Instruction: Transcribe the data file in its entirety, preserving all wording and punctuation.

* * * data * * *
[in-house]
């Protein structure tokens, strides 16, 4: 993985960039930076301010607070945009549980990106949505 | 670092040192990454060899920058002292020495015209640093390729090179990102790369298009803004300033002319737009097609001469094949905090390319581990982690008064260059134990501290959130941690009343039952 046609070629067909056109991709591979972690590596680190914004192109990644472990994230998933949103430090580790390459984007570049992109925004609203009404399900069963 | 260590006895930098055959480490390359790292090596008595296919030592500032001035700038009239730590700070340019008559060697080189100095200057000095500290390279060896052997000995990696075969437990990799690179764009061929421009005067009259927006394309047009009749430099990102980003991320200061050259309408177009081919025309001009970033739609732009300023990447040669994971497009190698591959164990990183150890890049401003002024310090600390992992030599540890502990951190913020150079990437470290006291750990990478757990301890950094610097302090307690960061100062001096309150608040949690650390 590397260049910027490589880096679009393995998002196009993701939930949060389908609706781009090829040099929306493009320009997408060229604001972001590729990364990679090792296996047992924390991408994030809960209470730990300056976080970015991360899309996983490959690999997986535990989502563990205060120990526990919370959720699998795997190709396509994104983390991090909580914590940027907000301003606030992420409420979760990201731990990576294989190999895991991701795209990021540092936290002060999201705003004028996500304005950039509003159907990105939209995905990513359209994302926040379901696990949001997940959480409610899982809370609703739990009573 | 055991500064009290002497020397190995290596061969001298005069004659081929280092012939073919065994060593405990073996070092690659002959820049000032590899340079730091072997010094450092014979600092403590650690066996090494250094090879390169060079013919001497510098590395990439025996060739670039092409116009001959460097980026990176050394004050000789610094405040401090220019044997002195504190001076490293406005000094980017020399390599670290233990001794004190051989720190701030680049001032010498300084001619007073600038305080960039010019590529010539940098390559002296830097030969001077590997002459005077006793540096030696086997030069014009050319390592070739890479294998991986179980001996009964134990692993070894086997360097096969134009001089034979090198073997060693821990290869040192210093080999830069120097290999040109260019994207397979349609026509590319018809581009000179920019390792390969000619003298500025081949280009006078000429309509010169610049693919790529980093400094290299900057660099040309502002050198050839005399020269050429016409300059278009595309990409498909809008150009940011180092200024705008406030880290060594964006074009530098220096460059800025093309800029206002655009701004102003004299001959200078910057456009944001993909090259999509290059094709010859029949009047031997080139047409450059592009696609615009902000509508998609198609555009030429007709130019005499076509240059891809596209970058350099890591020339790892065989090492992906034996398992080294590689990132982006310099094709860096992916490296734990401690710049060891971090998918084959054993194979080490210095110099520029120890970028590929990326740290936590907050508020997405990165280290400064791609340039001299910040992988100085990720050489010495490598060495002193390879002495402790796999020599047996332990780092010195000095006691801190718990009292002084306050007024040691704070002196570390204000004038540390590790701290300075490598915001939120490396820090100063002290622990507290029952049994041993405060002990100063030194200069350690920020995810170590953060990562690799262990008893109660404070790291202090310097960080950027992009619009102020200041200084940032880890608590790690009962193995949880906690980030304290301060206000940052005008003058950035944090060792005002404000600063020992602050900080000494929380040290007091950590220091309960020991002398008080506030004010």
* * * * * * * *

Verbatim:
[in-house]
């Protein structure tokens, strides 16, 4: 993985960039930076301010607070945009549980990106949505 | 670092040192990454060899920058002292020495015209640093390729090179990102790369298009803004300033002319737009097609001469094949905090390319581990982690008064260059134990501290959130941690009343039952 046609070629067909056109991709591979972690590596680190914004192109990644472990994230998933949103430090580790390459984007570049992109925004609203009404399900069963 | 260590006895930098055959480490390359790292090596008595296919030592500032001035700038009239730590700070340019008559060697080189100095200057000095500290390279060896052997000995990696075969437990990799690179764009061929421009005067009259927006394309047009009749430099990102980003991320200061050259309408177009081919025309001009970033739609732009300023990447040669994971497009190698591959164990990183150890890049401003002024310090600390992992030599540890502990951190913020150079990437470290006291750990990478757990301890950094610097302090307690960061100062001096309150608040949690650390 590397260049910027490589880096679009393995998002196009993701939930949060389908609706781009090829040099929306493009320009997408060229604001972001590729990364990679090792296996047992924390991408994030809960209470730990300056976080970015991360899309996983490959690999997986535990989502563990205060120990526990919370959720699998795997190709396509994104983390991090909580914590940027907000301003606030992420409420979760990201731990990576294989190999895991991701795209990021540092936290002060999201705003004028996500304005950039509003159907990105939209995905990513359209994302926040379901696990949001997940959480409610899982809370609703739990009573 | 055991500064009290002497020397190995290596061969001298005069004659081929280092012939073919065994060593405990073996070092690659002959820049000032590899340079730091072997010094450092014979600092403590650690066996090494250094090879390169060079013919001497510098590395990439025996060739670039092409116009001959460097980026990176050394004050000789610094405040401090220019044997002195504190001076490293406005000094980017020399390599670290233990001794004190051989720190701030680049001032010498300084001619007073600038305080960039010019590529010539940098390559002296830097030969001077590997002459005077006793540096030696086997030069014009050319390592070739890479294998991986179980001996009964134990692993070894086997360097096969134009001089034979090198073997060693821990290869040192210093080999830069120097290999040109260019994207397979349609026509590319018809581009000179920019390792390969000619003298500025081949280009006078000429309509010169610049693919790529980093400094290299900057660099040309502002050198050839005399020269050429016409300059278009595309990409498909809008150009940011180092200024705008406030880290060594964006074009530098220096460059800025093309800029206002655009701004102003004299001959200078910057456009944001993909090259999509290059094709010859029949009047031997080139047409450059592009696609615009902000509508998609198609555009030429007709130019005499076509240059891809596209970058350099890591020339790892065989090492992906034996398992080294590689990132982006310099094709860096992916490296734990401690710049060891971090998918084959054993194979080490210095110099520029120890970028590929990326740290936590907050508020997405990165280290400064791609340039001299910040992988100085990720050489010495490598060495002193390879002495402790796999020599047996332990780092010195000095006691801190718990009292002084306050007024040691704070002196570390204000004038540390590790701290300075490598915001939120490396820090100063002290622990507290029952049994041993405060002990100063030194200069350690920020995810170590953060990562690799262990008893109660404070790291202090310097960080950027992009619009102020200041200084940032880890608590790690009962193995949880906690980030304290301060206000940052005008003058950035944090060792005002404000600063020992602050900080000494929380040290007091950590220091309960020991002398008080506030004010």